Great British Recipes
How to Make a Cup of Tea
Tea is a staple hot drink served in Britain. It has become such an integral part of our culture that the traditional afternoon 'cuppa' is now a British institution, in fact it is difficult to imagine life without it! When it was first introduced in the 17th-century it was a luxury product that only the rich could afford but today, due to its popularity, it is widely available and affordable to all. Medical science has also recently discovered that tea has many health-giving properties.
There are many varieties of tea available but black teas are mainly drank in Britain such as Assam, Darjeeling and Ceylon or a blend of these. Most English tea is served with milk but some can be taken without, such as Earl Grey and green teas.
Ingredients and Utensils
- Boiling hot water
- Tea leaves and strainer or tea bags.
- Milk (if required)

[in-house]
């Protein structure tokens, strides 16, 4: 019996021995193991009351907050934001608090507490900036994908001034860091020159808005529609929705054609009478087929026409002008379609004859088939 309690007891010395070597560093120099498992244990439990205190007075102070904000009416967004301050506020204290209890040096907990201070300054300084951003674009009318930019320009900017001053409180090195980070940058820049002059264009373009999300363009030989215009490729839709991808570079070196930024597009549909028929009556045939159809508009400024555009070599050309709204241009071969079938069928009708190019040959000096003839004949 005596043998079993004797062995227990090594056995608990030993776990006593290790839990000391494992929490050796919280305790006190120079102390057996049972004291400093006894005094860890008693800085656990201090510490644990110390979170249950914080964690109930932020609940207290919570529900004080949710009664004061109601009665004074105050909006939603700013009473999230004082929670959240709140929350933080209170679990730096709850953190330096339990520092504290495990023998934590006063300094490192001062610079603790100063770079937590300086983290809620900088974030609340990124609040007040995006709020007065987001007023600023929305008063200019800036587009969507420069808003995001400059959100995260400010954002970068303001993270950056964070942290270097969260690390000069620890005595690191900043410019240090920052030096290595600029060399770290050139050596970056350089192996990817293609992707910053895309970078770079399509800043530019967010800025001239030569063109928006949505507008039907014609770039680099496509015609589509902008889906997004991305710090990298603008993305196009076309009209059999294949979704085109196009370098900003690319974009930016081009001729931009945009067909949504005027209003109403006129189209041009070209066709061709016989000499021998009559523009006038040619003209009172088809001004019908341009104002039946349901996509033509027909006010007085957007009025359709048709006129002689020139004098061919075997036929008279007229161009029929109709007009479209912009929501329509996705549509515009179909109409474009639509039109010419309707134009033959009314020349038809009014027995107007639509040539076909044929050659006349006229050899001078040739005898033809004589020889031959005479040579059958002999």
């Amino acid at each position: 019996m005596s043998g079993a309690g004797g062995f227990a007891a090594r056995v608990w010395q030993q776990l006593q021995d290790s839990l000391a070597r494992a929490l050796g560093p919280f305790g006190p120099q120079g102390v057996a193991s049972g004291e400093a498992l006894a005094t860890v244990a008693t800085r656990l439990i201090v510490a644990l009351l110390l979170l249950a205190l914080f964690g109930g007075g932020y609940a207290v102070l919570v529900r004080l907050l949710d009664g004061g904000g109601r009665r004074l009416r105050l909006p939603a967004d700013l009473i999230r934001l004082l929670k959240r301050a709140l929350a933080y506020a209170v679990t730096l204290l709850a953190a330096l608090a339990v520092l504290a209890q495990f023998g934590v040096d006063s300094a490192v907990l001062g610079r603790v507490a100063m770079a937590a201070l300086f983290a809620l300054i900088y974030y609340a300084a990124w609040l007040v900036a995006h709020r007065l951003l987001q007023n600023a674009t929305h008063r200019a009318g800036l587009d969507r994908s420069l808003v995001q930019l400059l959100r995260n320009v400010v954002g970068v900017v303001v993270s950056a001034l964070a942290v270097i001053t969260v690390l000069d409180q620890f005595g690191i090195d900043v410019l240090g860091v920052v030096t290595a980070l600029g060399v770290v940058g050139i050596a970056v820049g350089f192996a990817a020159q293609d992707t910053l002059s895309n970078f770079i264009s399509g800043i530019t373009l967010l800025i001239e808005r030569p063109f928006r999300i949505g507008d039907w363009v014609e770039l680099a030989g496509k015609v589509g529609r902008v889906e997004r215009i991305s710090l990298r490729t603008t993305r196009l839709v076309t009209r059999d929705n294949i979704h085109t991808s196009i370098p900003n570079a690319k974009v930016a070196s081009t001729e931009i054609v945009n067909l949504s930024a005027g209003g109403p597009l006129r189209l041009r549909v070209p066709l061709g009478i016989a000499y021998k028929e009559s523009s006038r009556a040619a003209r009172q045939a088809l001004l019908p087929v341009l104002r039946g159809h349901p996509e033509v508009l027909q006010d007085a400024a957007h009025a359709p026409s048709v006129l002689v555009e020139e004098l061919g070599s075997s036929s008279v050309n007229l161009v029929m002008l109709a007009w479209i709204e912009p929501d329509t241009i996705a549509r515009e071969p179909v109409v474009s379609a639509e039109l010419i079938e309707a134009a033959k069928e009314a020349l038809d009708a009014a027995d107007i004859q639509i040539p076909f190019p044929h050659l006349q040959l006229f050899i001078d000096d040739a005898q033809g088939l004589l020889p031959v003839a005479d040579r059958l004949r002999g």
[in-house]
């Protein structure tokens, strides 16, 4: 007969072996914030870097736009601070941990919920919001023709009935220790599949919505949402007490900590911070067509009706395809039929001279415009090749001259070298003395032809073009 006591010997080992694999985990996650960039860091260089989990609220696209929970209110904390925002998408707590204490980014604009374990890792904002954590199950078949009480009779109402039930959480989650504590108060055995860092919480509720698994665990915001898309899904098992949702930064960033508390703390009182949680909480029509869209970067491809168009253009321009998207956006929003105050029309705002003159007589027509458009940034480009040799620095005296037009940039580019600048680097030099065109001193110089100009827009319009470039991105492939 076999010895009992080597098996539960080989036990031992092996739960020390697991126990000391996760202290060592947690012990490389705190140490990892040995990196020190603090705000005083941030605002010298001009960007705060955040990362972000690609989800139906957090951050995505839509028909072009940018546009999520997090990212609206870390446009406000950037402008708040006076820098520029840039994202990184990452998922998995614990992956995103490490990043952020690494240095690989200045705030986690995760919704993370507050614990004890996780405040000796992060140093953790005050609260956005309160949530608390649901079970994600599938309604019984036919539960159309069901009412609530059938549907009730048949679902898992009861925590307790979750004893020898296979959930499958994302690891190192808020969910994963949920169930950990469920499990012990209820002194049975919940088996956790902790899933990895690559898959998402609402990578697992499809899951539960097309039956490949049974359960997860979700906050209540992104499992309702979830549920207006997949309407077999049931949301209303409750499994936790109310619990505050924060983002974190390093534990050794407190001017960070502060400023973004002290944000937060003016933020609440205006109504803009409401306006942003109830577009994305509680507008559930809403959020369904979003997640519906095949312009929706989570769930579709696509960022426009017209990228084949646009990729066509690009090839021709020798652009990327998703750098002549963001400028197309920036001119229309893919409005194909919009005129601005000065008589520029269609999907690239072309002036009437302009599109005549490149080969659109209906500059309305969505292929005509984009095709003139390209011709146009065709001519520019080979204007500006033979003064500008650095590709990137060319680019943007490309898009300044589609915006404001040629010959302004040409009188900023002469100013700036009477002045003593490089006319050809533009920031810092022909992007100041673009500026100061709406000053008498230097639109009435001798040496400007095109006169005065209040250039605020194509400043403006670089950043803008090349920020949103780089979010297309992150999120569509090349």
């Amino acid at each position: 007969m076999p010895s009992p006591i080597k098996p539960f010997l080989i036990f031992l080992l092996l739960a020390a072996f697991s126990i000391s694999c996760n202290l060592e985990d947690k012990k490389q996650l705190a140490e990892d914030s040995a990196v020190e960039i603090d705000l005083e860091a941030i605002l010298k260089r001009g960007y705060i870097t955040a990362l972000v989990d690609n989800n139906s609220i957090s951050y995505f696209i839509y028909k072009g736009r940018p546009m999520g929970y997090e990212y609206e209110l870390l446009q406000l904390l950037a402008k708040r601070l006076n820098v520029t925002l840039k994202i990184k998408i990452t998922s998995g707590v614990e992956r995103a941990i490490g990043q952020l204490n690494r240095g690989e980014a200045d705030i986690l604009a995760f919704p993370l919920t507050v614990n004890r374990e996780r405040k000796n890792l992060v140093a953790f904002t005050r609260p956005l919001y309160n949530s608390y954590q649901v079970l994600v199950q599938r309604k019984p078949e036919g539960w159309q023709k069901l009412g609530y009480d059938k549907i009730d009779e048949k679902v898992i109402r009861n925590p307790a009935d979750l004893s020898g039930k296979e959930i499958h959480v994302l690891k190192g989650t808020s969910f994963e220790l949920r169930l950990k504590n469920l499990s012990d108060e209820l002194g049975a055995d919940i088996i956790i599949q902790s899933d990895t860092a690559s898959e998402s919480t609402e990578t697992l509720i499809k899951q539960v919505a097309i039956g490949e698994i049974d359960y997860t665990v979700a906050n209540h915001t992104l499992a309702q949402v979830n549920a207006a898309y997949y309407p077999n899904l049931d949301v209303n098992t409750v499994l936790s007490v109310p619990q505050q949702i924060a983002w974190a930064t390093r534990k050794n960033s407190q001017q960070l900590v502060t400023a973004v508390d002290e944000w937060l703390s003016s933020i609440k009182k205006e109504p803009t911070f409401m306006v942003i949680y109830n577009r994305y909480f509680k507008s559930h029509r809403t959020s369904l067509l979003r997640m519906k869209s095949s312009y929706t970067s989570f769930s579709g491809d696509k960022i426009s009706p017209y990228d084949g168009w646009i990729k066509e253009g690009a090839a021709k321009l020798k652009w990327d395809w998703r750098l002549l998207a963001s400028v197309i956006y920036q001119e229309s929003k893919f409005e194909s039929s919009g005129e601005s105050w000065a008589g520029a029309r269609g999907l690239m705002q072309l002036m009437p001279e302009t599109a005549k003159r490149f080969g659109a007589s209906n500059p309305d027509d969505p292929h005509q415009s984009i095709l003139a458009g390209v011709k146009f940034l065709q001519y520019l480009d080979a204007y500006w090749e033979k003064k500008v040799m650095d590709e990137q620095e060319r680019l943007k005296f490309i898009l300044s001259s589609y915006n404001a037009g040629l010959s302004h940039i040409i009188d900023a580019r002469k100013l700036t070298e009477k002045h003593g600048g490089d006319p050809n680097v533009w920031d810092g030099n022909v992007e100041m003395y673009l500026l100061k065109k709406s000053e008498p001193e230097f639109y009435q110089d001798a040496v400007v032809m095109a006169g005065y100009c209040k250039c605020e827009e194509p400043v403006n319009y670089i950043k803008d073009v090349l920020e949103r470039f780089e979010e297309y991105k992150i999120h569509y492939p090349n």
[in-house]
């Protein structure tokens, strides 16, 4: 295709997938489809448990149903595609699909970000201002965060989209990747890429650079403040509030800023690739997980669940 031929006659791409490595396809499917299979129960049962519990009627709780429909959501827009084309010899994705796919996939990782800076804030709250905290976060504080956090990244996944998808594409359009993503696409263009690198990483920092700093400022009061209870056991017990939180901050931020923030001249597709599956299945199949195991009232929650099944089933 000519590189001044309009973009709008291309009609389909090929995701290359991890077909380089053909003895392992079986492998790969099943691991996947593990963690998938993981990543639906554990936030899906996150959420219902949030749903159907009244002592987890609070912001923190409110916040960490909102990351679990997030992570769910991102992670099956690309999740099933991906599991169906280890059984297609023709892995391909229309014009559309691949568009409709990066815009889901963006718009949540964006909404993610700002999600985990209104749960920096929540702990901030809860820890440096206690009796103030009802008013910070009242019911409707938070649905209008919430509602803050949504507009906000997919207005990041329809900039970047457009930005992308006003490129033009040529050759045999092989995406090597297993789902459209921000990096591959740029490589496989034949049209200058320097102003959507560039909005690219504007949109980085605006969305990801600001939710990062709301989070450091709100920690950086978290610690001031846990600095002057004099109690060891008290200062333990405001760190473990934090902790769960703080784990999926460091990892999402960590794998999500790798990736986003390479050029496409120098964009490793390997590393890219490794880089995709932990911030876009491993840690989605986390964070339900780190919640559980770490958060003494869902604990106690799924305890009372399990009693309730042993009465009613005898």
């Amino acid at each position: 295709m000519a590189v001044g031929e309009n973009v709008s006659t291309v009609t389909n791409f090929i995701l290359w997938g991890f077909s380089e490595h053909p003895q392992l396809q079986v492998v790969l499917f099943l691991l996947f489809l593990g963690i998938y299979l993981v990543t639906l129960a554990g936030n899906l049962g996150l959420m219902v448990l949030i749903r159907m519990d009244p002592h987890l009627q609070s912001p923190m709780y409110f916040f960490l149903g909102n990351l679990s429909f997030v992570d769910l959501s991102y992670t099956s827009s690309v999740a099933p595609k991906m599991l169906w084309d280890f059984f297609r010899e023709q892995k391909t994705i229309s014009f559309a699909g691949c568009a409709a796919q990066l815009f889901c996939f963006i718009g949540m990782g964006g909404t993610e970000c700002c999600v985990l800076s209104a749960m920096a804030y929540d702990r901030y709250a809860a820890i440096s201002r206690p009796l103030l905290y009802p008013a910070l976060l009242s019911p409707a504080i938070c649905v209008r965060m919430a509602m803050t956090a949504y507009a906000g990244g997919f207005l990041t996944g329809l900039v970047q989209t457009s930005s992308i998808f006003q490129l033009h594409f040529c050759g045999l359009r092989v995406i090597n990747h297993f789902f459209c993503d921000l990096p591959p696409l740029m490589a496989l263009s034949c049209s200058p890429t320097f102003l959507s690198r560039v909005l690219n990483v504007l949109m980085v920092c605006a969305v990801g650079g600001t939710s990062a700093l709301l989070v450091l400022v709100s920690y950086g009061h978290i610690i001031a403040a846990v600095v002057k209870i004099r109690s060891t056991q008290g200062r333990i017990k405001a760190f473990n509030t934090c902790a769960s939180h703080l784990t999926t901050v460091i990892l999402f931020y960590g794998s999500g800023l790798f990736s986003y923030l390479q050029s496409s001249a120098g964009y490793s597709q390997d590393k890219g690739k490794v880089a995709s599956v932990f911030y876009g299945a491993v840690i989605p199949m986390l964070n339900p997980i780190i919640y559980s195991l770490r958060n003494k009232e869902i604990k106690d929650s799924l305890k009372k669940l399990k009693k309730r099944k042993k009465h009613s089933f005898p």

- Tea Pot (and tea cosy - optional)
- Cup and saucer or a mug
Making a Pot of Tea
- Boil the water and pour a little into the tea pot, swirl it around to warm it, then pour it out.
- Add the tea leaves or tea bags to the tea pot (one heaped tea spoon or bag per cup).
- Add boiling hot water to the tea pot and leave to stew for at least one minute (the longer you leave it the stronger the tea) and put a tea cosy on the pot to keep it warm.
- You can either add the milk to the cup first or add the milk after the tea has been poured. This is a matter of taste and you can experiment to see which you like best. However, if you are using best china cups, add milk first or a little cold water to prevent the cup cracking.
- If using tea leaves, pour the tea into the cup through a tea strainer. If using tea bags, simply pour.
- Add milk to taste (if not added before).
Take care as hot tea can scold! so leave it to cool a while before drinking.
Either drink it on its own or serve with cake or biscuits.
Never put cream in tea, either use milk or lemon, depending on the type of tea used.